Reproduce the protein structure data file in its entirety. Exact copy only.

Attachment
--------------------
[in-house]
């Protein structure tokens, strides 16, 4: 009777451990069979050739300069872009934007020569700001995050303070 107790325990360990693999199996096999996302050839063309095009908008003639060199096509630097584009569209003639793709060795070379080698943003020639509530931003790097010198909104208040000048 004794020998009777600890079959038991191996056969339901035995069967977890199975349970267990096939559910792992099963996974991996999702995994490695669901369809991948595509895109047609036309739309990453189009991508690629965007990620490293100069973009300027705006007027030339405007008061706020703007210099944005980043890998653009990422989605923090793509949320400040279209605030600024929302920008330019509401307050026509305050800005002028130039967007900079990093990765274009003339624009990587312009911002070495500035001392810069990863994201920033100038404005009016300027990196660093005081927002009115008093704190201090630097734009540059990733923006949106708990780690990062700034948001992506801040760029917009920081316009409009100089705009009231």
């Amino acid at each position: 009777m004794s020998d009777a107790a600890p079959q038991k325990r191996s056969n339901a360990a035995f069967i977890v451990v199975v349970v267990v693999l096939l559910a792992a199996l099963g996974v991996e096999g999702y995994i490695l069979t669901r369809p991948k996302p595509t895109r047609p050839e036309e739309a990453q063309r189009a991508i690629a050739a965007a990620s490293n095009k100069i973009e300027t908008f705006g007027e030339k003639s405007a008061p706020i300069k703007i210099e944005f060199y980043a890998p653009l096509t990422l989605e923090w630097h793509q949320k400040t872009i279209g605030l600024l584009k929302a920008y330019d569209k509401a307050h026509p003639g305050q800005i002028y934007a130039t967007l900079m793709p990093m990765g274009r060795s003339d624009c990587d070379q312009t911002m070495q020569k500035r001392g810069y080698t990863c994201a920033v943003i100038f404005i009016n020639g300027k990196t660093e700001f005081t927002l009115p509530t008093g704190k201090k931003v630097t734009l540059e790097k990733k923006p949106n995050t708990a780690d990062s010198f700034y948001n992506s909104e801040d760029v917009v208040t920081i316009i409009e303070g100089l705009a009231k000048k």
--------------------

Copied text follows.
[in-house]
């Protein structure tokens, strides 16, 4: 009777451990069979050739300069872009934007020569700001995050303070 107790325990360990693999199996096999996302050839063309095009908008003639060199096509630097584009569209003639793709060795070379080698943003020639509530931003790097010198909104208040000048 004794020998009777600890079959038991191996056969339901035995069967977890199975349970267990096939559910792992099963996974991996999702995994490695669901369809991948595509895109047609036309739309990453189009991508690629965007990620490293100069973009300027705006007027030339405007008061706020703007210099944005980043890998653009990422989605923090793509949320400040279209605030600024929302920008330019509401307050026509305050800005002028130039967007900079990093990765274009003339624009990587312009911002070495500035001392810069990863994201920033100038404005009016300027990196660093005081927002009115008093704190201090630097734009540059990733923006949106708990780690990062700034948001992506801040760029917009920081316009409009100089705009009231």
């Amino acid at each position: 009777m004794s020998d009777a107790a600890p079959q038991k325990r191996s056969n339901a360990a035995f069967i977890v451990v199975v349970v267990v693999l096939l559910a792992a199996l099963g996974v991996e096999g999702y995994i490695l069979t669901r369809p991948k996302p595509t895109r047609p050839e036309e739309a990453q063309r189009a991508i690629a050739a965007a990620s490293n095009k100069i973009e300027t908008f705006g007027e030339k003639s405007a008061p706020i300069k703007i210099e944005f060199y980043a890998p653009l096509t990422l989605e923090w630097h793509q949320k400040t872009i279209g605030l600024l584009k929302a920008y330019d569209k509401a307050h026509p003639g305050q800005i002028y934007a130039t967007l900079m793709p990093m990765g274009r060795s003339d624009c990587d070379q312009t911002m070495q020569k500035r001392g810069y080698t990863c994201a920033v943003i100038f404005i009016n020639g300027k990196t660093e700001f005081t927002l009115p509530t008093g704190k201090k931003v630097t734009l540059e790097k990733k923006p949106n995050t708990a780690d990062s010198f700034y948001n992506s909104e801040d760029v917009v208040t920081i316009i409009e303070g100089l705009a009231k000048k």